U.S. commander of Yokosuka naval base is fired

by Alastair Wanklyn

Staff Writer

The U.S. commander of Yokosuka naval base has been fired for poor leadership, the U.S. Navy said Thursday.

It said Capt. David Glenister had not performed to the standards demanded of an installation commanding officer.

Glenister served as commander of Fleet Activities Yokosuka, a portfolio that ranges from refueling warships to overseeing recreation for their crews.

The problems were “serious” but did not relate to warship deployment or security, said Cmdr. Ronald Flanders, spokesman for U.S. Naval Forces Japan. “It dealt with things that are unique to facility management,” he said without elaborating.

U.S. newspaper Stars and Stripes, which serves the military, said Glenister was faulted over a mishandled grievance by a civilian worker and other incidents.

The newspaper also cited poor findings from a command climate survey.

“Command in the military is a very sacred thing and requirements are high,” Flanders said.

He added: “There will be no impact to operations due to this.”

Yokosuka is the United States’ largest naval base overseas. It is home to the Seventh Fleet, which includes the aircraft carrier USS Ronald Reagan.

This is the latest in a string of embarrassments for U.S. top brass in Japan. In February last year, the commander of U.S. Naval Forces Japan was censured for “poor judgment and a failure of leadership” after a foreign ports contractor was found to have wined and dined senior officers to secure business.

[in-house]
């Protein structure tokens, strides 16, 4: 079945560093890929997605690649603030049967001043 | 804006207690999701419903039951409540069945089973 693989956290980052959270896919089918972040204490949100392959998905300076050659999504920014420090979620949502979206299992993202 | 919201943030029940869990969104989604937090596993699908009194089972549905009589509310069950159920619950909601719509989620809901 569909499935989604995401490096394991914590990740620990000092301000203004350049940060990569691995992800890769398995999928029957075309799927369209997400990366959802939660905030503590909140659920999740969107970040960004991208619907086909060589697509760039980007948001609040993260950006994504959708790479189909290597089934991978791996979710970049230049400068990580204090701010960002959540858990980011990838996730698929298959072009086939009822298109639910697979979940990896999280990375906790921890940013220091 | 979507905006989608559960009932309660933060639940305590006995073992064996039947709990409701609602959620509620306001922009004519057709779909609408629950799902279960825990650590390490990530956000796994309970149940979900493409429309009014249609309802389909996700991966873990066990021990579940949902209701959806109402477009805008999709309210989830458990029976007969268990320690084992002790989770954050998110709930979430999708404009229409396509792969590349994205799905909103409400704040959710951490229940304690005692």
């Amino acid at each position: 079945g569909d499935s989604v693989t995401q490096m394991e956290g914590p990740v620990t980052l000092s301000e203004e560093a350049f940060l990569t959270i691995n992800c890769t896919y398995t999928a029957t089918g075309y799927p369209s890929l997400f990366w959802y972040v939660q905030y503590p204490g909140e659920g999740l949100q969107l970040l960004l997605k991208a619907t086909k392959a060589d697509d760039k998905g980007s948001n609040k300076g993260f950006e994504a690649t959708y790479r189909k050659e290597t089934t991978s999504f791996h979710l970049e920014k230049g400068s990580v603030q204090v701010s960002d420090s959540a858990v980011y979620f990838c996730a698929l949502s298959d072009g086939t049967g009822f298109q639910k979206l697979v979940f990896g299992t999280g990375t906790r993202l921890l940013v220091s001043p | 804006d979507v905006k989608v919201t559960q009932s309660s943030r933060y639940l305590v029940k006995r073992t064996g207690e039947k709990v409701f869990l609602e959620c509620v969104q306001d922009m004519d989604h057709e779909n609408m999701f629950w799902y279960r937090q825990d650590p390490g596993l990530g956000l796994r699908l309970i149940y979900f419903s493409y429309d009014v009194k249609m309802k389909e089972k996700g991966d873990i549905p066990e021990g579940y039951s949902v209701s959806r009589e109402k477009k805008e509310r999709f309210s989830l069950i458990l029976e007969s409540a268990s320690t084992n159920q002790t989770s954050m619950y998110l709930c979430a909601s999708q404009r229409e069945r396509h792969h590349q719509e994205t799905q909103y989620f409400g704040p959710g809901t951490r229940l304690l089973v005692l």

Rear Adm. Terry Kraft and two other admirals “improperly” accepted unspecified gifts from Singapore-based Glenn Defense Marine Asia Ltd. in 2006 and 2007, a period when Kraft commanded the Ronald Reagan.

And the guided missile destroyer USS Cowpens, based at Yokosuka until 2013, saw three of its commanders fired in quick succession.

In 2010, the warship’s female commanding officer was removed from duty after allegations of cruelty to crew; two years later, a male commanding officer was fired over an alleged affair with another officer’s wife; and in 2014 a third commanding officer was replaced over poor performance at sea.

Glenister’s replacement is Capt. Steven Wieman, a former commanding officer of U.S. Naval Air Station Atsugi, who will serve in the role temporarily.

Glenister, who took the role in 2013, is currently still in Japan. He has been temporarily reassigned to the staff of the commander of Navy Region Japan.